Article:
Liat Naeh
(Research Fellow, October–December 2018) investigates the idiosyncratic features of Levantine artistic practices and ideology in an age of global exchange focusing on the art, archaeology, and religion of the Bronze and Iron Ages Levant and the ancient Mediterranean. She recently completed her doctorate at the Hebrew University of Jerusalem, where her dissertation identifies unrecognized Levantine religious perceptions through the study of bone and ivory-inlaid boxes from the Middle Bronze Age. She was previously an associate research fellow at the W. F. Albright Institute of Archaeological Research in Jerusalem and a visiting scholar at Columbia University and at the University of Fribourg, Switzerland. In 2017, her article “In Search of Identity: The Contribution of Recent Finds to Our Understanding of Iron Age Ivory Objects in the Material Culture of the Southern Levant,” won the Sean W. Dever Memorial Prize for best student paper in the field of Syro-Palestinian or biblical archaeology. Read more about her here.

Tell us about your academic/professional background and how you became interested in your research area.
I am a scholar of ancient Near Eastern art, archaeology, and religion, specializing in the Bronze and Iron Ages in the Levant during the second and first millennia BCE. I have worked in archaeological museums for many years, mainly at the Bronfman Wing of Archaeology at the Israel Museum of Jerusalem, and have recently completed my doctorate at the Institute of Archaeology at the Hebrew University of Jerusalem. During my studies, I have spent time abroad as a visiting scholar at the University of Fribourg, Switzerland, and at Columbia University, New York. I have written on such subjects as cult practices, ivory art, ancient furniture, and the affinity between art, religion, and text in relation to the ancient Levant.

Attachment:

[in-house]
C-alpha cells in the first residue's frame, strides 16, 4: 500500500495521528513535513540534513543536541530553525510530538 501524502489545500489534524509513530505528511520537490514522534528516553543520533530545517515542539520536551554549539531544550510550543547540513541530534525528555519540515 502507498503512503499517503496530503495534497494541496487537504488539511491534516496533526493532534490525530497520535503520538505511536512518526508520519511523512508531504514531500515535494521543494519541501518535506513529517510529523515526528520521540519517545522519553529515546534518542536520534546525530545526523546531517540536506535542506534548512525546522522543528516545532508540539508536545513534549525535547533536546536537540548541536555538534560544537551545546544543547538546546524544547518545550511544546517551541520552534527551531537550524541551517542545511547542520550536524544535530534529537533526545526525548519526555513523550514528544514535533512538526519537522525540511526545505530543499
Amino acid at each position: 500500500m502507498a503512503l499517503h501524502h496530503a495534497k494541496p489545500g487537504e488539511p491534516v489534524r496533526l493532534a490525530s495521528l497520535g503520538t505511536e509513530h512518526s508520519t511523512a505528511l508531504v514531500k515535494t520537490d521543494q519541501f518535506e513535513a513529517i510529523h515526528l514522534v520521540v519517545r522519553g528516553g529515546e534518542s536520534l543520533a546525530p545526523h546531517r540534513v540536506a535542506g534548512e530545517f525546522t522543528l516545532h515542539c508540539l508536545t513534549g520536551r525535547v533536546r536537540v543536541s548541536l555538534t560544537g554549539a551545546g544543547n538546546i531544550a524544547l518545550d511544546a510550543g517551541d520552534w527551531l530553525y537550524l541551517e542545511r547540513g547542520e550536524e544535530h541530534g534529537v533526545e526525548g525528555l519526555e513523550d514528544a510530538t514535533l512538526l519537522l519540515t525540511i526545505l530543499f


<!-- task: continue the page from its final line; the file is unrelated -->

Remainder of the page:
Looking back on what first led me to pursue art and archaeology, I think – oddly enough – of science fiction. Growing up, our home library consisted of science-fiction and fantasy classics, and so, as a young girl, I was utterly immersed in the worlds of such authors as Isaac Asimov, Roger Zelazny, and Stanislaw Lem, and, of course, obsessed with Star Trek. I have always been very much into visual arts, and in reading and watching sci-fi, I became particularly mesmerized by descriptions of the material aspects of civilizations: what their homes and temples looked like, how their art was made. These futuristic fictions were intertwined with narratives of a primordial, mythical past; forgotten secrets that must be re-exposed. In Israel, where I was raised, such a call for exposing an unknown past strongly resonated with issues regarding the land around me – holy to so many people of different faiths, and yet, deeply controversial. I distinctly recall that during my first years at the Institute of Archaeology at the Hebrew University I felt as if I was being handed with keys that would allow me to critically examine these issues concerning the conceptualization of the Holy Land. Of course, I only ended up with more questions than answers, but I am a better person for it. During those years, I gravitated towards the study of the so-called ‘Canaanites’ and ‘Israelites’, and especially their art, which seems to have retained so much historical knowledge that is now lost to us. To me, the study of ancient art has proven to be the most rewarding of all windows into the past.